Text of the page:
About 1 million bees dead in NT after second suspected deliberate poisoning incident in a year
A Northern Territory beekeeper says about 1 million of his bees have been deliberately killed with an insecticide, in the second suspected poisoning of commercial bee boxes near Katherine in a year.
Sam Curtis found the dead bees inside and near their boxes on a track outside Katherine, a few kilometres off the Victoria Highway, in July.
Last week he received confirmation from a laboratory that the bees had died from Fipronil poisoning — an insecticide commonly used to kill termites.
The hives were about 5 kilometres from where another beekeeper had about 120 hives of bees die from the same insecticide in November.
Mr Curtis said the loss of bees would set his business back about $20,000.
“We had 100 breeding colonies that were completely decimated and we had probably 20 full-strength hives that were totally destroyed,” he said.
“The rest were severely weakened, so we had to clean out the comb in the boxes so there was no [insecticide] residue affecting the brood rearing, so the bees can recover.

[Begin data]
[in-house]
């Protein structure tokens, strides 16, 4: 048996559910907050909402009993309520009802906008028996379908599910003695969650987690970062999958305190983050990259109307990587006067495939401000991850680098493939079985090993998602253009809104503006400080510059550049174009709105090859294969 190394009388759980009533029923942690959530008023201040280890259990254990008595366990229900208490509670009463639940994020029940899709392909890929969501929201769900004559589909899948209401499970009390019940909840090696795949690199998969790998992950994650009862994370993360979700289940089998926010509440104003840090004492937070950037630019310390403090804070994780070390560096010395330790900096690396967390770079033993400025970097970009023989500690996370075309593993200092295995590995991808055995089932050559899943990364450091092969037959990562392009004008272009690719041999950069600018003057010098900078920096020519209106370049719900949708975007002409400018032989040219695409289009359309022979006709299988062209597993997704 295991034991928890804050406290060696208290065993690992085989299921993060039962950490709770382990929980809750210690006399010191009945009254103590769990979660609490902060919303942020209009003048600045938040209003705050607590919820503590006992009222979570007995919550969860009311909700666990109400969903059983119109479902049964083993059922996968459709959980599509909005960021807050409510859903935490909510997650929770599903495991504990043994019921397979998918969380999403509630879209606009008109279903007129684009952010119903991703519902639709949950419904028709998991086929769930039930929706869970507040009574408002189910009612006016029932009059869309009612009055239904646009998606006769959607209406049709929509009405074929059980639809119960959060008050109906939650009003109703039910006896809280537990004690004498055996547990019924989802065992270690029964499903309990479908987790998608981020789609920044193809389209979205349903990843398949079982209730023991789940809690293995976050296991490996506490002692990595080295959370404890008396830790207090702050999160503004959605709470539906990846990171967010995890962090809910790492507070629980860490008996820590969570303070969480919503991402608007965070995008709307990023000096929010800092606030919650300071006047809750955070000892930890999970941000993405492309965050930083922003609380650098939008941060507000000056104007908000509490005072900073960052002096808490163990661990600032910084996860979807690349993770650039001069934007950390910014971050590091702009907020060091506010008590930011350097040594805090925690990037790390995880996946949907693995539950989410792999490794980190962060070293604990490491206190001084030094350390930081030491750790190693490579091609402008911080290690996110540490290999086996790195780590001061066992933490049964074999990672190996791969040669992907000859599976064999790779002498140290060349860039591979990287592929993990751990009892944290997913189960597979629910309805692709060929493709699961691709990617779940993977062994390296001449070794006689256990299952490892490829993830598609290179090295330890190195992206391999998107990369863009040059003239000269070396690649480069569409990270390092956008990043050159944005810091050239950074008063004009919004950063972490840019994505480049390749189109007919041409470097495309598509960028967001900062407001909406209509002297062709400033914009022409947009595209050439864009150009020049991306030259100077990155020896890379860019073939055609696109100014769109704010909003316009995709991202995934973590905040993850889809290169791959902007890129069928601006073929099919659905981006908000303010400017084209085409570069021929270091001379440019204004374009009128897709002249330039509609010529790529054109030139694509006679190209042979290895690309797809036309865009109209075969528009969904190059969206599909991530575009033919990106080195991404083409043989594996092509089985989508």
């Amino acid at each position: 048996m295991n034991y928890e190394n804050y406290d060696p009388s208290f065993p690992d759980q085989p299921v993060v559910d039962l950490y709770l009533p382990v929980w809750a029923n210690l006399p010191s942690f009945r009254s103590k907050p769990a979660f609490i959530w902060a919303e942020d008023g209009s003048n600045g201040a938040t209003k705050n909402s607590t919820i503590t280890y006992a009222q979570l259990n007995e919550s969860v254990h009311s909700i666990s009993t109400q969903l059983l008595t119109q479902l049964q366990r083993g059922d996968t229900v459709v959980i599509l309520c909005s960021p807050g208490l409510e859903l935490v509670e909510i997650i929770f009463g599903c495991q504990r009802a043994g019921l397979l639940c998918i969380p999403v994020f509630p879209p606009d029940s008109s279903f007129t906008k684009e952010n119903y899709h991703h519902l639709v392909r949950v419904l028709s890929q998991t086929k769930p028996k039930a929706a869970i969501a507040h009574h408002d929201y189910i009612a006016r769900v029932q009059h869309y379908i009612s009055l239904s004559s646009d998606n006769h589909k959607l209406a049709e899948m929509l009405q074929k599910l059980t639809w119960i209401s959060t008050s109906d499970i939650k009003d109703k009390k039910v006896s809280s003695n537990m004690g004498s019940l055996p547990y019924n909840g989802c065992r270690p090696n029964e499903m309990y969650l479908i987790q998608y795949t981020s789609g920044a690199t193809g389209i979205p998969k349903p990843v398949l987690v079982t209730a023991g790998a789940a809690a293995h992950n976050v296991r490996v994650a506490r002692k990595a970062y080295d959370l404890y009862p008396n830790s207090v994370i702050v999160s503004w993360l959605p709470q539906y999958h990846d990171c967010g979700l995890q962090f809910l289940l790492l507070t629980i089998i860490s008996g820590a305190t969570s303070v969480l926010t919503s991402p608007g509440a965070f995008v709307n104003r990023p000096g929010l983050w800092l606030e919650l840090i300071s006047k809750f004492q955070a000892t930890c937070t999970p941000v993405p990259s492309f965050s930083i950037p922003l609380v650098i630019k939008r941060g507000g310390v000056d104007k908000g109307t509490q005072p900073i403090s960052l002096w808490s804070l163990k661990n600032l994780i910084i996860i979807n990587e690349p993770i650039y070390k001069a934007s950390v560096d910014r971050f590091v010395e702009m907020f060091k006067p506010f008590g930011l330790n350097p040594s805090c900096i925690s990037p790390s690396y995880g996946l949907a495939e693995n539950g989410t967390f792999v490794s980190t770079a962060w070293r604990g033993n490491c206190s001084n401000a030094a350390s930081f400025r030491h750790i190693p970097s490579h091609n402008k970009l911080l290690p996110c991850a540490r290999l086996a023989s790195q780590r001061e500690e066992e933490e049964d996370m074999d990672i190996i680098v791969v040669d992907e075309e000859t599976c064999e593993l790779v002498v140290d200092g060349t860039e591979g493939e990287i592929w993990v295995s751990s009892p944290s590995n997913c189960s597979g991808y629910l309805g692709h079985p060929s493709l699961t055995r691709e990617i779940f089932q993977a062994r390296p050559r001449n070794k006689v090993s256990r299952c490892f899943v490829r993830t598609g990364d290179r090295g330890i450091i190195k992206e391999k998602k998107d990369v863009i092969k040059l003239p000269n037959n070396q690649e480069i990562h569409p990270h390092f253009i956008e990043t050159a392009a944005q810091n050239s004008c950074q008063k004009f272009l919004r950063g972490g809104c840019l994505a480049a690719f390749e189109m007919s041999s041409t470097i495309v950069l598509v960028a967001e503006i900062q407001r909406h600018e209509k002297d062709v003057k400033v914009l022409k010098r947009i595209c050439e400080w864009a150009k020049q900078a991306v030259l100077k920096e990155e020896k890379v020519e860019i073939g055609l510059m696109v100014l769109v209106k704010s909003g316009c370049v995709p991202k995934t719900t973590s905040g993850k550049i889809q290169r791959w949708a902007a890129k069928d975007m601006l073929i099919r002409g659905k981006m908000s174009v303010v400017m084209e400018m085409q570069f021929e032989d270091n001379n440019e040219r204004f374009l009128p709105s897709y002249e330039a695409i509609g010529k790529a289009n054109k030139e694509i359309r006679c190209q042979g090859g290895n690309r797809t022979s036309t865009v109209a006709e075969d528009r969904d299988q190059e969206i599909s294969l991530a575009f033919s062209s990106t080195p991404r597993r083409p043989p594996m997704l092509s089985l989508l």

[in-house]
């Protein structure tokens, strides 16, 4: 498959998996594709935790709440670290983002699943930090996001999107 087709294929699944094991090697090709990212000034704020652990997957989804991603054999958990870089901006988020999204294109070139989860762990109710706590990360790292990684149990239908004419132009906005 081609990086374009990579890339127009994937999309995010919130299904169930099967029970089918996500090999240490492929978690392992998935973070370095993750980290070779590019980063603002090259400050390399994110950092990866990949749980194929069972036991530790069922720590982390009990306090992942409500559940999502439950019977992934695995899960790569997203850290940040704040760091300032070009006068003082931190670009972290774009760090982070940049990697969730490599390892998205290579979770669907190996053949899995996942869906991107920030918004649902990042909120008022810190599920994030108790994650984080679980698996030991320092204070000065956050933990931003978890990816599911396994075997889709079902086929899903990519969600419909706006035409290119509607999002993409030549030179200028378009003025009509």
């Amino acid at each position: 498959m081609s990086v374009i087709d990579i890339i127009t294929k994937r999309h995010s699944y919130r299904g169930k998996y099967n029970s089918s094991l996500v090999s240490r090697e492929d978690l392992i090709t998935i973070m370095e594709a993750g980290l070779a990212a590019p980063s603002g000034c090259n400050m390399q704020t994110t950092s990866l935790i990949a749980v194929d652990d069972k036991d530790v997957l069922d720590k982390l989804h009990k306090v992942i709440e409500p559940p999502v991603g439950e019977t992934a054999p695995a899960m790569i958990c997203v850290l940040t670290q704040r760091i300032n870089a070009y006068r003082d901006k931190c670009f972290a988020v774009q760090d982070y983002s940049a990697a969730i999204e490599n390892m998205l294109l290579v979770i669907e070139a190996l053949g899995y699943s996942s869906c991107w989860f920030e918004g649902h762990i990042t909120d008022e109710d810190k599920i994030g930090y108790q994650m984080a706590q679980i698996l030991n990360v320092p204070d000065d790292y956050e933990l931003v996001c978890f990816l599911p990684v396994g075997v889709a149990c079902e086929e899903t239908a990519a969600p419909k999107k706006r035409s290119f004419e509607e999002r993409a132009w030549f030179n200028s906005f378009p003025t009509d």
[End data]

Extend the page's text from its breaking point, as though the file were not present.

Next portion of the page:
Mr Curtis has ruled out the bees being accidentally poisoned by insecticide use on a nearby mango farm because it was spraying a different chemical.
He suspected the person responsible for the poisoning was someone who “doesn’t like bees”.
“Some people reckon it could be greenies because they think that [European] bees attack the native bee colonies, so they would try and kill the European species,” Mr Curtis said.
“Or it could be anyone related to the agriculture sector because Fipronil is a rather difficult chemical to come across.”
Two mass bee poisonings may be linked
More than 10 months on from the mass poisoning of Nathan Woods’s bees near Katherine, no-one has been held responsible and NT Police have closed their investigation.
Mr Curtis said it was possible the two cases were linked because they both occurred in the same area.
“Both of us like to put bees out that way for various trees, but our beehives aren’t very noticeable from the road,” he said.
“So this person obviously goes up and down [that track] regularly, if it is the same person.”
In addition to the loss of the bees, Mr Curtis said he was reluctant to return his bees to what was one of his best locations to place his hives.
“We were trying to breed queen bees to replace some of the hives that were dying over the years for pollination; this has really screwed that up because that was our queening site,” he said.
Mr Curtis said he had asked NT Police to investigate the deaths of his bees.